In the green canoe,
paddling Mountain Lake, one end
around and then down
to the other end,
trees overhanging the lake's
rocky cluttered edge,
and in this one tree
giving us the cold sharp eye
a yearling eagle
holds court, permitting
us to pass under. We chant.
Shanti, shantihi.

July 3, 2009 10:05 AM

Saturday, August 21, 2010

To My Child

I chose not to have children. I have written of it before and of the "reasons". The real business lies deeper, I think, and all the reasons belong at a shallower depth. I don't know why others take this tack in life and I don't really know why I did either. I don't know except to say it is all a part of some divine agreement, a complex list of what to do and what not to do that intertwines and interlocks.

I have never regretted this, at least not that I know, and neither have I gone out of my way to seek children out. The ones who show up in my life I almost always enjoy thoroughly, and I have often been told I would have made a good dad.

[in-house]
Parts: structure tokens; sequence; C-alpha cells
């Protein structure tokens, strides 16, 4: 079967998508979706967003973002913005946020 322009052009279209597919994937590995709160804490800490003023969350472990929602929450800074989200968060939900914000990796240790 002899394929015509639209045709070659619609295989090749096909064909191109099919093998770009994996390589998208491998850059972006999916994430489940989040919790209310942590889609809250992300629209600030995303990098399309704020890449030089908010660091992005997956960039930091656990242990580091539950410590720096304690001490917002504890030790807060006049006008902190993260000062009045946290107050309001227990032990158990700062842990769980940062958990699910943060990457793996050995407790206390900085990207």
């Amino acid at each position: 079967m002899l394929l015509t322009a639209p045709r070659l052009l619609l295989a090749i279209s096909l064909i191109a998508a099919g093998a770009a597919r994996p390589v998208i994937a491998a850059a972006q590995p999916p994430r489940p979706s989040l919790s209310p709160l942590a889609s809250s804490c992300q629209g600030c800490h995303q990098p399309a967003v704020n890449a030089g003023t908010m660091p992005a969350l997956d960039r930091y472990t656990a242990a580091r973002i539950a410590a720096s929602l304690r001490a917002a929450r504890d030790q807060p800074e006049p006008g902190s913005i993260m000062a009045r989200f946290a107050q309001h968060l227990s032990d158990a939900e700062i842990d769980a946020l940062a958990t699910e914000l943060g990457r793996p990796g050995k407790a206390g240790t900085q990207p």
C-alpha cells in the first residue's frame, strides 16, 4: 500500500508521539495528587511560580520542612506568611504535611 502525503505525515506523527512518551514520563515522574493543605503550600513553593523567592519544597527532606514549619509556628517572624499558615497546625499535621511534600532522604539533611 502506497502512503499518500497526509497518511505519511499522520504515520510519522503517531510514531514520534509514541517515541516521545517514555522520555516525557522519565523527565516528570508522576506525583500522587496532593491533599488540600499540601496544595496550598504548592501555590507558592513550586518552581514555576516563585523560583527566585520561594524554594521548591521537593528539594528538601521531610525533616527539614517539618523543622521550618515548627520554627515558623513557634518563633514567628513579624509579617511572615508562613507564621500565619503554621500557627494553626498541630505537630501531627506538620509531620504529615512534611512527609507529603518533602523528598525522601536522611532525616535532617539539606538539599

When I was in my early teens, I was one of the kids who could play with the younger kids, throw them around and all that and have great fun. It was high school and puberty that awakened me to my destiny in this regard. I have never stopped being able to fool around at the little kid level if I get the invitation.

To My Child

Sometimes I think on
how you have not come into
this world, not near me
at any rate, stopped
by my agreement with God
made so long ago.
I am far too old
to undo that deep a choice
for my solitude.

Jul 1, 2009 12:28 PM

Friday, August 20, 2010

That's When The Sun